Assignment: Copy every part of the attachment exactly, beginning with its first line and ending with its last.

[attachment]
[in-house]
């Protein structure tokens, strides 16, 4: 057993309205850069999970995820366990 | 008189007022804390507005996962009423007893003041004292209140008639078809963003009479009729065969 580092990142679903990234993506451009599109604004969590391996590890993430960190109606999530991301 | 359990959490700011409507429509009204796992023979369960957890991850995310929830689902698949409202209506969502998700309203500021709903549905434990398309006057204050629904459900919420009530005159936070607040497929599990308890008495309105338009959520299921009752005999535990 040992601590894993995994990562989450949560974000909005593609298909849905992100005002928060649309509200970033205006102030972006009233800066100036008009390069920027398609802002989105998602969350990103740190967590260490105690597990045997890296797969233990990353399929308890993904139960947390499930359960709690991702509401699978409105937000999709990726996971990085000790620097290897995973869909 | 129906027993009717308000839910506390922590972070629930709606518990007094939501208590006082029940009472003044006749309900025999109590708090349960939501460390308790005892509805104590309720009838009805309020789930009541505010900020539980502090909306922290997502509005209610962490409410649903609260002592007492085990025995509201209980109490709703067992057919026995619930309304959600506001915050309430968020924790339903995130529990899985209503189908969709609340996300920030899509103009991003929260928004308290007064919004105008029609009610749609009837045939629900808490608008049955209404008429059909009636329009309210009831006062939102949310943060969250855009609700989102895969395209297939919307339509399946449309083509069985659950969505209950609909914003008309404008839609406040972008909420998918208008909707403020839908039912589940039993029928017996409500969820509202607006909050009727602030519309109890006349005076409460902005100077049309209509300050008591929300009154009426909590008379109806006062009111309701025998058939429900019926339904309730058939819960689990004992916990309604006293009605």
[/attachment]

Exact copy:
[in-house]
């Protein structure tokens, strides 16, 4: 057993309205850069999970995820366990 | 008189007022804390507005996962009423007893003041004292209140008639078809963003009479009729065969 580092990142679903990234993506451009599109604004969590391996590890993430960190109606999530991301 | 359990959490700011409507429509009204796992023979369960957890991850995310929830689902698949409202209506969502998700309203500021709903549905434990398309006057204050629904459900919420009530005159936070607040497929599990308890008495309105338009959520299921009752005999535990 040992601590894993995994990562989450949560974000909005593609298909849905992100005002928060649309509200970033205006102030972006009233800066100036008009390069920027398609802002989105998602969350990103740190967590260490105690597990045997890296797969233990990353399929308890993904139960947390499930359960709690991702509401699978409105937000999709990726996971990085000790620097290897995973869909 | 129906027993009717308000839910506390922590972070629930709606518990007094939501208590006082029940009472003044006749309900025999109590708090349960939501460390308790005892509805104590309720009838009805309020789930009541505010900020539980502090909306922290997502509005209610962490409410649903609260002592007492085990025995509201209980109490709703067992057919026995619930309304959600506001915050309430968020924790339903995130529990899985209503189908969709609340996300920030899509103009991003929260928004308290007064919004105008029609009610749609009837045939629900808490608008049955209404008429059909009636329009309210009831006062939102949310943060969250855009609700989102895969395209297939919307339509399946449309083509069985659950969505209950609909914003008309404008839609406040972008909420998918208008909707403020839908039912589940039993029928017996409500969820509202607006909050009727602030519309109890006349005076409460902005100077049309209509300050008591929300009154009426909590008379109806006062009111309701025998058939429900019926339904309730058939819960689990004992916990309604006293009605």